As is well known in NASCAR, NASCAR rules and regulations mandate the position of both the fuel cell and fuel pump in each race car. It is a well known problem that an automobile crash, particularly at the high speeds found in automobile racing, produces sparks. If and when the fuel pump or fuel line are broken off or ruptured, the sparks from the crash are likely to ignite the gasoline which has escaped. This burning gasoline is the cause of the “underhood fires” discussed above. An additional heat source is the engine headers which are approximately 1300 degrees Fahrenheit and can cause spontaneous combustion of gasoline vapor fumes.

The present invention will automatically cut of the flow of fuel from the fuel cell if either the fuel line is detached from the fuel pump or the fuel pump is broken off the engine block.

At the present time, when the fuel pump is activated by the engine, it urges fuel from the fuel cell toward the engine block where the fuel is combusted in the engine to propel the race car. The present invention includes a fuel cut off assembly which if the micro-switch assembly mounted on the fuel pump assembly is opened, the flow of current to the solenoid valve is cut off and the solenoid valve instantaneously closes. When the solenoid valve closes, the flow of fuel through the fuel line is instantaneously cut off.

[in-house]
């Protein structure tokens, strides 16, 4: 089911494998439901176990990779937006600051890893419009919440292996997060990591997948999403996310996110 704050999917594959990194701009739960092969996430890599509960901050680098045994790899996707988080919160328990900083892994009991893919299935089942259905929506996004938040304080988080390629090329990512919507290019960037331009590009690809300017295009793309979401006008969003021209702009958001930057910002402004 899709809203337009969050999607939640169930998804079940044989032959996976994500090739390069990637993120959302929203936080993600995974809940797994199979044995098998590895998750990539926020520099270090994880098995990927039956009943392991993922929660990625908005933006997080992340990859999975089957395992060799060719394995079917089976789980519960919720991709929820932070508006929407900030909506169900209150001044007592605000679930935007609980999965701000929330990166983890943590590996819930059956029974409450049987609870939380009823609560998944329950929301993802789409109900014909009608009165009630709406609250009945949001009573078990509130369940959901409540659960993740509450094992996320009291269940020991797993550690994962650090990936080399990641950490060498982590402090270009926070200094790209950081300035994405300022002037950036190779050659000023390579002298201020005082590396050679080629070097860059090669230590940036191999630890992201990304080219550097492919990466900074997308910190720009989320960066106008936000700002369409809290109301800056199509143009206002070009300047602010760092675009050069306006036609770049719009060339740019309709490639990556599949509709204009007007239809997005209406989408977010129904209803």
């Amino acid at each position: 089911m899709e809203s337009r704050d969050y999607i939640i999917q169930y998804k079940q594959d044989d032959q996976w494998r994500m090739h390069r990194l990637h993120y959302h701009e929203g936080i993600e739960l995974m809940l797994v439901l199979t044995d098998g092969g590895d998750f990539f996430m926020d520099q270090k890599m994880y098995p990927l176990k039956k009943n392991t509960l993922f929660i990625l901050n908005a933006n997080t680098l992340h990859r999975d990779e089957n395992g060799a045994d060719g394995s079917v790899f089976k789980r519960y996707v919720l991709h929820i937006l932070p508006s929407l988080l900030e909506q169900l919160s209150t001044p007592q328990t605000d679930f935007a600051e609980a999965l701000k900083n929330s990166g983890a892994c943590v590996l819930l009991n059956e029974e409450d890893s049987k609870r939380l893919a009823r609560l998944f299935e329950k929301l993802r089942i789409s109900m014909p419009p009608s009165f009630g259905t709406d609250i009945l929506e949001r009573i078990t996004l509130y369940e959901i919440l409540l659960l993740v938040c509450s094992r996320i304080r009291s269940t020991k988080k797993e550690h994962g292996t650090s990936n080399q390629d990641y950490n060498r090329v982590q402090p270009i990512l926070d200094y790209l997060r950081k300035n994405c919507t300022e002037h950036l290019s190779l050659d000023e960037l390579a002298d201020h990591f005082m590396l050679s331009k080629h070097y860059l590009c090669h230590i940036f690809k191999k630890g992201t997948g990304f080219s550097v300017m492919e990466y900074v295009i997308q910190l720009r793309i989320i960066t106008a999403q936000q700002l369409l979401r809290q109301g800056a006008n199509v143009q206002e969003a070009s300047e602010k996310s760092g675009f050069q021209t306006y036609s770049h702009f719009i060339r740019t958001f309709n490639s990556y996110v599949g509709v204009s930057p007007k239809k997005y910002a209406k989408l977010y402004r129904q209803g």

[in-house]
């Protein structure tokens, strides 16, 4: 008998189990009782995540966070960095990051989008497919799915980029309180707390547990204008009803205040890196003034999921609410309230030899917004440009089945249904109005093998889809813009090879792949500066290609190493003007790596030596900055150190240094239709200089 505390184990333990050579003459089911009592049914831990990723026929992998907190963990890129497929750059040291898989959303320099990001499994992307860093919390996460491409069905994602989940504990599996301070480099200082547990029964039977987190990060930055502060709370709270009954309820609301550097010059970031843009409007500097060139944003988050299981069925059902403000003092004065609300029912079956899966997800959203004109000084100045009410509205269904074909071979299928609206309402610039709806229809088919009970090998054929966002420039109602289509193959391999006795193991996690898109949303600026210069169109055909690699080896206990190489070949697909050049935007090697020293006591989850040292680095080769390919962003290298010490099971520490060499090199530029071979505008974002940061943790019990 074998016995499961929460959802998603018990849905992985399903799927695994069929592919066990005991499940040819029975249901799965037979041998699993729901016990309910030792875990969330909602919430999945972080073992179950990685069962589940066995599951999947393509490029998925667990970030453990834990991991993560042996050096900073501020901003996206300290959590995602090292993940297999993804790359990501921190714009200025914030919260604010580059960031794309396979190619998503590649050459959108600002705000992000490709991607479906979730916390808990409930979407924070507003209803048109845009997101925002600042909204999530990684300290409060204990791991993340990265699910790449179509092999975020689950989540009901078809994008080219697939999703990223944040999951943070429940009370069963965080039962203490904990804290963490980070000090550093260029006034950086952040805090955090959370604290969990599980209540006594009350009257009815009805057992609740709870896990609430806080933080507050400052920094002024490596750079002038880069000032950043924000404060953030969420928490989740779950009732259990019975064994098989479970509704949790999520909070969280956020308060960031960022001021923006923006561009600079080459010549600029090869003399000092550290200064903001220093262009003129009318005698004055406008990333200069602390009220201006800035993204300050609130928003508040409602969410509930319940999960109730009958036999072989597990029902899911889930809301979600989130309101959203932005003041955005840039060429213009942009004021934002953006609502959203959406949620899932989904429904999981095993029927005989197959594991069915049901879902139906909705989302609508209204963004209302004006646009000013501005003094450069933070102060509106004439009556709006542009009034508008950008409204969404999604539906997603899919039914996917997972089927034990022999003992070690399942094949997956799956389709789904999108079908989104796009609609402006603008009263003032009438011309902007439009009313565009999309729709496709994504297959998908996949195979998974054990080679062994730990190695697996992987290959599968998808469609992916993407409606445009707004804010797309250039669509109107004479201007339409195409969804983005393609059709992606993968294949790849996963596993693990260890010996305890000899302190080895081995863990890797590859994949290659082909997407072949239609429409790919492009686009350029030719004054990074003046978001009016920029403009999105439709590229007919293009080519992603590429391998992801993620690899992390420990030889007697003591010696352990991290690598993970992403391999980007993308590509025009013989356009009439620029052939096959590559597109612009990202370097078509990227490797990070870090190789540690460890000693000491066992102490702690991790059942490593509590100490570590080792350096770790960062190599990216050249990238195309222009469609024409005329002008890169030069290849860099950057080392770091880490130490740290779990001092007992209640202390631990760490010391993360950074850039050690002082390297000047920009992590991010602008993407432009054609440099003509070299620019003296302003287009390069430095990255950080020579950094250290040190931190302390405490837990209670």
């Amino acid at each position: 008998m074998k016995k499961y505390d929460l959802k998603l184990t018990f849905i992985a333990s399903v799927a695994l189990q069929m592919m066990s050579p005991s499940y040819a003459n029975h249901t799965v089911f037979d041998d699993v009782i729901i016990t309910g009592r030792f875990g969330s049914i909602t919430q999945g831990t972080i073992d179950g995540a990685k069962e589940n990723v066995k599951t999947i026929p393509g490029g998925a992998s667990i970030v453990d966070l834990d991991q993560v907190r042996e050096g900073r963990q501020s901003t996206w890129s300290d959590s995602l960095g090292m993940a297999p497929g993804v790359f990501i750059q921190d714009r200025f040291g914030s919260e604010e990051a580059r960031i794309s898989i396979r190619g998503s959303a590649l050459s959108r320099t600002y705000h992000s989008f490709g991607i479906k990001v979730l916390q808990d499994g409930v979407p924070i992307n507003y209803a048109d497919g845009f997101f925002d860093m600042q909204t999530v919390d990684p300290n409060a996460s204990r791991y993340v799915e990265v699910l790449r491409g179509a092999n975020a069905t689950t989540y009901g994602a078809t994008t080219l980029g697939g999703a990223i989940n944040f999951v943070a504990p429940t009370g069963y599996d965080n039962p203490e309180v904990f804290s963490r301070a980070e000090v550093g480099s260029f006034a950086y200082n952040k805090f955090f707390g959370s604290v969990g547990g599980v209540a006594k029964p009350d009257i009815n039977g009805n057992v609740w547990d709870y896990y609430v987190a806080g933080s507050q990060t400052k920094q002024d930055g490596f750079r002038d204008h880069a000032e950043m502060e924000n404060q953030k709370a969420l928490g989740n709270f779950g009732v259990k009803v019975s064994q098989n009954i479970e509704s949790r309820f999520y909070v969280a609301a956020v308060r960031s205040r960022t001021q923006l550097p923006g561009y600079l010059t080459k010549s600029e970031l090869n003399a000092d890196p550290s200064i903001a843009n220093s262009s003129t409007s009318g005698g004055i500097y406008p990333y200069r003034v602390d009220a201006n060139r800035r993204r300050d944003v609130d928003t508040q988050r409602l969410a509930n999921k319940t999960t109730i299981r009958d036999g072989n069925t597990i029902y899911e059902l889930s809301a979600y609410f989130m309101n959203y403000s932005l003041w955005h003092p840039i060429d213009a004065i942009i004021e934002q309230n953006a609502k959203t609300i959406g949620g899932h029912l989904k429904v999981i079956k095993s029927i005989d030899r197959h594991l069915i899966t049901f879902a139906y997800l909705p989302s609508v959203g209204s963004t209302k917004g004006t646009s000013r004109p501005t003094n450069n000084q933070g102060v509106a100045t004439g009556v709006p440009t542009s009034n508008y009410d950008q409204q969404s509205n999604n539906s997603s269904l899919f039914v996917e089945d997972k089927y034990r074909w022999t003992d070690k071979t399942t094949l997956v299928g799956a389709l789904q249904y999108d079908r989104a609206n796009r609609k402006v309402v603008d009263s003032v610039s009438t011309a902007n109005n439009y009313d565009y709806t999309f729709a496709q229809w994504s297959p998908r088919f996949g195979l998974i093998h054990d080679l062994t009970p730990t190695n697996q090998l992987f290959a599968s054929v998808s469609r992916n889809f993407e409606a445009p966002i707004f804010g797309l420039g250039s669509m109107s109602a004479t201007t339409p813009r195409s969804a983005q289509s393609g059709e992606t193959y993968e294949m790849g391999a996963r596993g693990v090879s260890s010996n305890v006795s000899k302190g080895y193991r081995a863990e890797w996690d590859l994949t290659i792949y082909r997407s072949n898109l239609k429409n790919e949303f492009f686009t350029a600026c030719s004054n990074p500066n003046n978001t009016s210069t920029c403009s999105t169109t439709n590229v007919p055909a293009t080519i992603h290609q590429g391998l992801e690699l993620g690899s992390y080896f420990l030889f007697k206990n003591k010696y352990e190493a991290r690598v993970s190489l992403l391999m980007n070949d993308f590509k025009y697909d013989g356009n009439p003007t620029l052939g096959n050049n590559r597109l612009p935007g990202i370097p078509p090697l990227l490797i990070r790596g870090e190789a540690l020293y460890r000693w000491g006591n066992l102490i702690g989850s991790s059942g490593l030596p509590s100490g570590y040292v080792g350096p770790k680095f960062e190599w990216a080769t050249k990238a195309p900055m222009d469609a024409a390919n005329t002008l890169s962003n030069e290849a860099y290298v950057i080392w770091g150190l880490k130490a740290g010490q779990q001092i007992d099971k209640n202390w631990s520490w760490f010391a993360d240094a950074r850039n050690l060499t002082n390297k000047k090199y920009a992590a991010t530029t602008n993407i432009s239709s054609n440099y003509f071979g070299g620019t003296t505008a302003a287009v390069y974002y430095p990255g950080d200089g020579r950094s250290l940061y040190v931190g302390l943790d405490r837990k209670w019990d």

As is well known, a fire requires fuel, flame and oxygen. Oxygen is found in the atmosphere. The flame is created by the sparks which are caused by virtually any collision which a race car may be involved in. The present invention prevents an underhood fire by cutting off the flow of fuel, typically gasoline, to the engine and to the area of the race car under the race car's hood.